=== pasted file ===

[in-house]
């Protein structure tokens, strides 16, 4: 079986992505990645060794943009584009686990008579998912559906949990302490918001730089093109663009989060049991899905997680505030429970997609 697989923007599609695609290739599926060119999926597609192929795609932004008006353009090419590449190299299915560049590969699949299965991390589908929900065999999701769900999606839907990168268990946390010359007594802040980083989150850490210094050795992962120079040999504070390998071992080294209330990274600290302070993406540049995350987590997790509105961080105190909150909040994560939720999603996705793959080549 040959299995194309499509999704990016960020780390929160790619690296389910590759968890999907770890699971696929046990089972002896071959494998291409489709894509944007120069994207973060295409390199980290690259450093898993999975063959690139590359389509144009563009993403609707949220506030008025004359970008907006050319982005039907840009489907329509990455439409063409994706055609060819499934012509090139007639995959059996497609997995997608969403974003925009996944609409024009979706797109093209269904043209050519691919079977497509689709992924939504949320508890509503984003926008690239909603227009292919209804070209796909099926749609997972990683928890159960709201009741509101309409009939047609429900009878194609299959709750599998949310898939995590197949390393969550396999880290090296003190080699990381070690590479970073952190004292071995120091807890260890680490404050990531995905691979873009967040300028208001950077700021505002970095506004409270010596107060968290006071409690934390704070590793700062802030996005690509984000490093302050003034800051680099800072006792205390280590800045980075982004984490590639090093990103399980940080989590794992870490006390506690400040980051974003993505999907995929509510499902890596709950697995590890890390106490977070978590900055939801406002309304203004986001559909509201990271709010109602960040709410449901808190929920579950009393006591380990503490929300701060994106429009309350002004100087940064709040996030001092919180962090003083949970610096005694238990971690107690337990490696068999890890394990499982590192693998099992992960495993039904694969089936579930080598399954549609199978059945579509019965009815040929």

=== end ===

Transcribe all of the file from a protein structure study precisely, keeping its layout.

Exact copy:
[in-house]
């Protein structure tokens, strides 16, 4: 079986992505990645060794943009584009686990008579998912559906949990302490918001730089093109663009989060049991899905997680505030429970997609 697989923007599609695609290739599926060119999926597609192929795609932004008006353009090419590449190299299915560049590969699949299965991390589908929900065999999701769900999606839907990168268990946390010359007594802040980083989150850490210094050795992962120079040999504070390998071992080294209330990274600290302070993406540049995350987590997790509105961080105190909150909040994560939720999603996705793959080549 040959299995194309499509999704990016960020780390929160790619690296389910590759968890999907770890699971696929046990089972002896071959494998291409489709894509944007120069994207973060295409390199980290690259450093898993999975063959690139590359389509144009563009993403609707949220506030008025004359970008907006050319982005039907840009489907329509990455439409063409994706055609060819499934012509090139007639995959059996497609997995997608969403974003925009996944609409024009979706797109093209269904043209050519691919079977497509689709992924939504949320508890509503984003926008690239909603227009292919209804070209796909099926749609997972990683928890159960709201009741509101309409009939047609429900009878194609299959709750599998949310898939995590197949390393969550396999880290090296003190080699990381070690590479970073952190004292071995120091807890260890680490404050990531995905691979873009967040300028208001950077700021505002970095506004409270010596107060968290006071409690934390704070590793700062802030996005690509984000490093302050003034800051680099800072006792205390280590800045980075982004984490590639090093990103399980940080989590794992870490006390506690400040980051974003993505999907995929509510499902890596709950697995590890890390106490977070978590900055939801406002309304203004986001559909509201990271709010109602960040709410449901808190929920579950009393006591380990503490929300701060994106429009309350002004100087940064709040996030001092919180962090003083949970610096005694238990971690107690337990490696068999890890394990499982590192693998099992992960495993039904694969089936579930080598399954549609199978059945579509019965009815040929």